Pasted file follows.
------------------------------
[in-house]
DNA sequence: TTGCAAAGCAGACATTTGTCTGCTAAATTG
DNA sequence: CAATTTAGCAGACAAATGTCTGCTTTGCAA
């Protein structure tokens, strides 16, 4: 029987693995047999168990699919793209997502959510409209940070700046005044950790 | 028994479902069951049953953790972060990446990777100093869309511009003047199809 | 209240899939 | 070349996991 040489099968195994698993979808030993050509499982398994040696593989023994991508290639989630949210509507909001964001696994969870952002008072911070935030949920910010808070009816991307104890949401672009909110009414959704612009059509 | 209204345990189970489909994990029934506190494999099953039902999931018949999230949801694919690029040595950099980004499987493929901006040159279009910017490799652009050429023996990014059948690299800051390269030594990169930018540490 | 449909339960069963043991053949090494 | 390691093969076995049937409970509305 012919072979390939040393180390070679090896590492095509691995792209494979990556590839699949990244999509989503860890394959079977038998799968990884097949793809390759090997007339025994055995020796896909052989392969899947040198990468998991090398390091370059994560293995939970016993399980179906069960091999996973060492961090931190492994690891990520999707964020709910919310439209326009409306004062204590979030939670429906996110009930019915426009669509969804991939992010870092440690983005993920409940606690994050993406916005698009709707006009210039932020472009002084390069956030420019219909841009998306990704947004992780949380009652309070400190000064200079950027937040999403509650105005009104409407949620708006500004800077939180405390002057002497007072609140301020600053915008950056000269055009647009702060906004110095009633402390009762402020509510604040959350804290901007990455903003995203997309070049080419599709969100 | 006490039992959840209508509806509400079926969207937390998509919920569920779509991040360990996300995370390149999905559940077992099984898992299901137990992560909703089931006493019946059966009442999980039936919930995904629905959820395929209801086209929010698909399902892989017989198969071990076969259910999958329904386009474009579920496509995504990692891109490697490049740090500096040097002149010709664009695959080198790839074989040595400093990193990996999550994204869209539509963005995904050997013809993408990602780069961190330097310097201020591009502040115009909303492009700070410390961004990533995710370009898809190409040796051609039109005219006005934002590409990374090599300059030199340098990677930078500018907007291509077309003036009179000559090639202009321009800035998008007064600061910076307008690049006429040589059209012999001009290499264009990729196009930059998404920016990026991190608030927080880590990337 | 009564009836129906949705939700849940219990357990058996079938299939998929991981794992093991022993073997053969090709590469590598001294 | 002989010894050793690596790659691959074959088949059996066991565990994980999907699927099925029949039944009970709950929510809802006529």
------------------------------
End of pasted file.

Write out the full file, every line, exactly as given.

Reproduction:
[in-house]
DNA sequence: TTGCAAAGCAGACATTTGTCTGCTAAATTG
DNA sequence: CAATTTAGCAGACAAATGTCTGCTTTGCAA
């Protein structure tokens, strides 16, 4: 029987693995047999168990699919793209997502959510409209940070700046005044950790 | 028994479902069951049953953790972060990446990777100093869309511009003047199809 | 209240899939 | 070349996991 040489099968195994698993979808030993050509499982398994040696593989023994991508290639989630949210509507909001964001696994969870952002008072911070935030949920910010808070009816991307104890949401672009909110009414959704612009059509 | 209204345990189970489909994990029934506190494999099953039902999931018949999230949801694919690029040595950099980004499987493929901006040159279009910017490799652009050429023996990014059948690299800051390269030594990169930018540490 | 449909339960069963043991053949090494 | 390691093969076995049937409970509305 012919072979390939040393180390070679090896590492095509691995792209494979990556590839699949990244999509989503860890394959079977038998799968990884097949793809390759090997007339025994055995020796896909052989392969899947040198990468998991090398390091370059994560293995939970016993399980179906069960091999996973060492961090931190492994690891990520999707964020709910919310439209326009409306004062204590979030939670429906996110009930019915426009669509969804991939992010870092440690983005993920409940606690994050993406916005698009709707006009210039932020472009002084390069956030420019219909841009998306990704947004992780949380009652309070400190000064200079950027937040999403509650105005009104409407949620708006500004800077939180405390002057002497007072609140301020600053915008950056000269055009647009702060906004110095009633402390009762402020509510604040959350804290901007990455903003995203997309070049080419599709969100 | 006490039992959840209508509806509400079926969207937390998509919920569920779509991040360990996300995370390149999905559940077992099984898992299901137990992560909703089931006493019946059966009442999980039936919930995904629905959820395929209801086209929010698909399902892989017989198969071990076969259910999958329904386009474009579920496509995504990692891109490697490049740090500096040097002149010709664009695959080198790839074989040595400093990193990996999550994204869209539509963005995904050997013809993408990602780069961190330097310097201020591009502040115009909303492009700070410390961004990533995710370009898809190409040796051609039109005219006005934002590409990374090599300059030199340098990677930078500018907007291509077309003036009179000559090639202009321009800035998008007064600061910076307008690049006429040589059209012999001009290499264009990729196009930059998404920016990026991190608030927080880590990337 | 009564009836129906949705939700849940219990357990058996079938299939998929991981794992093991022993073997053969090709590469590598001294 | 002989010894050793690596790659691959074959088949059996066991565990994980999907699927099925029949039944009970709950929510809802006529």